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Hidden costs of small-town life

by Karen on September 17, 2010

When Tony accepted a teaching job at a community college in a small town in Indiana, we planned to move to Fort Wayne — the closest major city about 40 miles away. I wasn’t crazy about the 1-hour commute for my husband, though, especially since we share a car. When we started hunting for apartments, we also weren’t crazy about our choices — prices were high for the nice areas, and everything in our price range seemed run down.

When we found an apartment about five miles away from Tony’s job at almost half the price we were going to pay in Fort Wayne, we were ecstatic. Lower rent, no commuting costs, and it would be easy for me to drop Tony off at work in the morning if I needed the car for the day.

Two months later, I don’t regret our decision. I’m pretty happy in our little apartment, and there are definite financial perks to small-town living. We’re not spending the fortune on gas that would have been required if Tony was driving 2 hours round trip every day. We’re not as tempted to go out to dinner, because our restaurant options are bleak. And our favorite places for recreational shopping (mainly Target) require advanced planning since they’re 30 minutes to an hour away depending on which city we visit, so we don’t browse once a week and spend more money than we intended.

Unfortunately, I’ve also discovered some hidden costs. Some of them are financial. Most of them are a matter of convenience.

Cell phone reception stinks.

I’ve resorted to using Skype for 99% of my calls, because my cell phone is basically useless in my apartment. I have better luck when I’m not home, which is really what cell phones are for anyway, but the poor cell phone reception is SO annoying. We don’t have a landline. I considered installing one, but since all of our family and friends would be long distance calls, a landline wouldn’t be financially practical. So I’m dealing with the hassle of choppy reception on Skype and dropped calls.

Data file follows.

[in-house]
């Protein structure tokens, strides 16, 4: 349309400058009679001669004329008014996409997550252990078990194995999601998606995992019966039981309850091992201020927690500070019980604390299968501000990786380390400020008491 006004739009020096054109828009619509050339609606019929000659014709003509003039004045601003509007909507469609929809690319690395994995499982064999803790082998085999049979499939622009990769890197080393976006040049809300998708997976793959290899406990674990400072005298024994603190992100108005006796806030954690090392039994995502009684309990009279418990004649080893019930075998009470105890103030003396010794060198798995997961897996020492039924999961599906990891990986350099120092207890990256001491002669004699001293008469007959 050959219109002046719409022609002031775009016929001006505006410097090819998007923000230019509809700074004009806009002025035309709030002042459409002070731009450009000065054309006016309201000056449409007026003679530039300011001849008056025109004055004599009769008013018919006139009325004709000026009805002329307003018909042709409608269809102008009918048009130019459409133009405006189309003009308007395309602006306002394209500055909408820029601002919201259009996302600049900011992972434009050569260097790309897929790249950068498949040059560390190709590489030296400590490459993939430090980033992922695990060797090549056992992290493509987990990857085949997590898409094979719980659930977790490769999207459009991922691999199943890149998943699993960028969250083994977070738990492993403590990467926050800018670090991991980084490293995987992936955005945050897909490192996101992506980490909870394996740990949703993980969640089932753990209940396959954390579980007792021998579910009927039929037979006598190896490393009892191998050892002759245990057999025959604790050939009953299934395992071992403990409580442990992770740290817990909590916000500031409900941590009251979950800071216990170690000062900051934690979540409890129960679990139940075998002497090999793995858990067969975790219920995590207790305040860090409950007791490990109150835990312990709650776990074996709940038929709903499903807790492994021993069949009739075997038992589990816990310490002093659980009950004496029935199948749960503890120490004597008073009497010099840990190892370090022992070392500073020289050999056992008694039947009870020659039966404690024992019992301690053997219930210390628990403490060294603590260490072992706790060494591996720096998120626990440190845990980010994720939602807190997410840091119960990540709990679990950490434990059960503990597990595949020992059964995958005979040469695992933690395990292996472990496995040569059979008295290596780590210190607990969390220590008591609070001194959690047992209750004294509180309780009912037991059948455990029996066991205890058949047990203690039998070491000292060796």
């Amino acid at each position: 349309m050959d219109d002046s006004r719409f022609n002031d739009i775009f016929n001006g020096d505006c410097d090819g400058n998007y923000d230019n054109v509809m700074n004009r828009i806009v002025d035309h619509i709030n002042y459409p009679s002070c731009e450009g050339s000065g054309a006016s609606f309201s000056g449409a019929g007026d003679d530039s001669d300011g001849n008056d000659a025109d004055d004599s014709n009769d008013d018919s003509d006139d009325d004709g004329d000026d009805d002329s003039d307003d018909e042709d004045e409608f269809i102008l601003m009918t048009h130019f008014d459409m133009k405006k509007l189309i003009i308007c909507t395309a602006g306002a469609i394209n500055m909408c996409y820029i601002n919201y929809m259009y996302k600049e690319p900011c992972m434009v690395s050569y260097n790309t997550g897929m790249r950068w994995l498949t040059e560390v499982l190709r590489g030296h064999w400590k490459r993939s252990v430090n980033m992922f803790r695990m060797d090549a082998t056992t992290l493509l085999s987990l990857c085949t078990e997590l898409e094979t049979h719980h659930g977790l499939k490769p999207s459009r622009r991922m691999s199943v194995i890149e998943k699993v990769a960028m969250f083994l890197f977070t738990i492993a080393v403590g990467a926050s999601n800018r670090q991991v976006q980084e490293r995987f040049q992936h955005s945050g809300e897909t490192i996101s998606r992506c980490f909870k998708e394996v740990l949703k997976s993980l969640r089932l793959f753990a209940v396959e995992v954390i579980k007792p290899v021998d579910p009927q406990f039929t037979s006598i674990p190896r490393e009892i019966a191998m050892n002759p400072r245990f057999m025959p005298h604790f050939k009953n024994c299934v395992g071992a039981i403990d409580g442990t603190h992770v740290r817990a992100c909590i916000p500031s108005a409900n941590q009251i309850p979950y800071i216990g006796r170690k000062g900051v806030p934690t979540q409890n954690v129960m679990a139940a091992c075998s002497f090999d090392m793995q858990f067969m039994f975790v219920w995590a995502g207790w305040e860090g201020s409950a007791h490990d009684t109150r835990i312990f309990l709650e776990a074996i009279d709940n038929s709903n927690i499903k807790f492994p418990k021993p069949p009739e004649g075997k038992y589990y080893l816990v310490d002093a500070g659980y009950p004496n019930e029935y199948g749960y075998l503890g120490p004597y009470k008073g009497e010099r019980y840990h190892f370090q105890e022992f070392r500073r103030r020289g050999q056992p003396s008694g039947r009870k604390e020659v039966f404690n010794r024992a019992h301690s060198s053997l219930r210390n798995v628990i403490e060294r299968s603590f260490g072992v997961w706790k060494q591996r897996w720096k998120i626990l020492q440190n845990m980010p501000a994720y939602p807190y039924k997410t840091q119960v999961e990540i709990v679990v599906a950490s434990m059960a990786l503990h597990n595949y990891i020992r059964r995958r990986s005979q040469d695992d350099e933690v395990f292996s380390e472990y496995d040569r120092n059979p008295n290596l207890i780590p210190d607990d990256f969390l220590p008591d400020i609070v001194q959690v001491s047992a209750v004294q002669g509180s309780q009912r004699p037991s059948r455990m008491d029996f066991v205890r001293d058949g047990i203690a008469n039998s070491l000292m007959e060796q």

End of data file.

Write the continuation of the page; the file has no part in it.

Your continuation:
Goodbye, free TV.

Remember last year when I shut off the cable? We loved our antenna reception back when we lived in a reasonably big metro area. But now? We hooked up our antenna, and we get nada. We live about 40 miles from the broadcast towers for all of the channels. Outdoor antennas aren’t allowed in our apartment, and our indoor antenna isn’t strong enough to pick up anything. Most of the shows we watch are available at or the network’s website, and there’s always Netflix, but my husband is pretty sad about missing out on football this season. We’ll also miss other live broadcasts, like the Oscars. Boo. We’re considering opting into the basic cable package for network channels, but the tightwad in me hates the idea of paying $18 a month for something that used to be free.

We use more gas.

We’re not using nearly the amount we would have if my husband was commuting every day. But driving 25-40 miles away “into the city” every other week or so adds up. The nearest midwife is about 25 miles away, and now that I’m in the final stage of my pregnancy, we’ll be driving there every other week.

Sharing a car is more difficult.

In North Carolina, the public transportation system wasn’t perfect, but it worked for us. We chose an apartment on a bus line, and my husband used the bus to get himself into campus for class. There’s no public transportation here, and because the area is pretty rural, it’s also not very walkable. Since I work from home, and my husband’s job is pretty close, I’m able to drop him off and pick him up if I need the car for the day. It’s not a big enough hassle for us to get a second car, but I do miss public transporation.

Making friends is tough.

In North Carolina, we made some friends through Tony’s graduate program. I also joined a book club through I wanted to meet some other young moms in the area when we first moved here. The closest meetup? The same town where my midwife is — 25 miles away. I joined, and I plan to attend some of the events, but I imagine it will be harder to make the trip on rural country roads when there’s snow on the ground and I have a newborn. Not to mention, when your friends live 25 miles away, it’s not as easy to pop in for a visit.

When we make our next move, we’d like to stick to the suburbs. I don’t want the cost or the hassle of big city life, but living in a small town is more of a hassle than I expected.

Photo by tonivc

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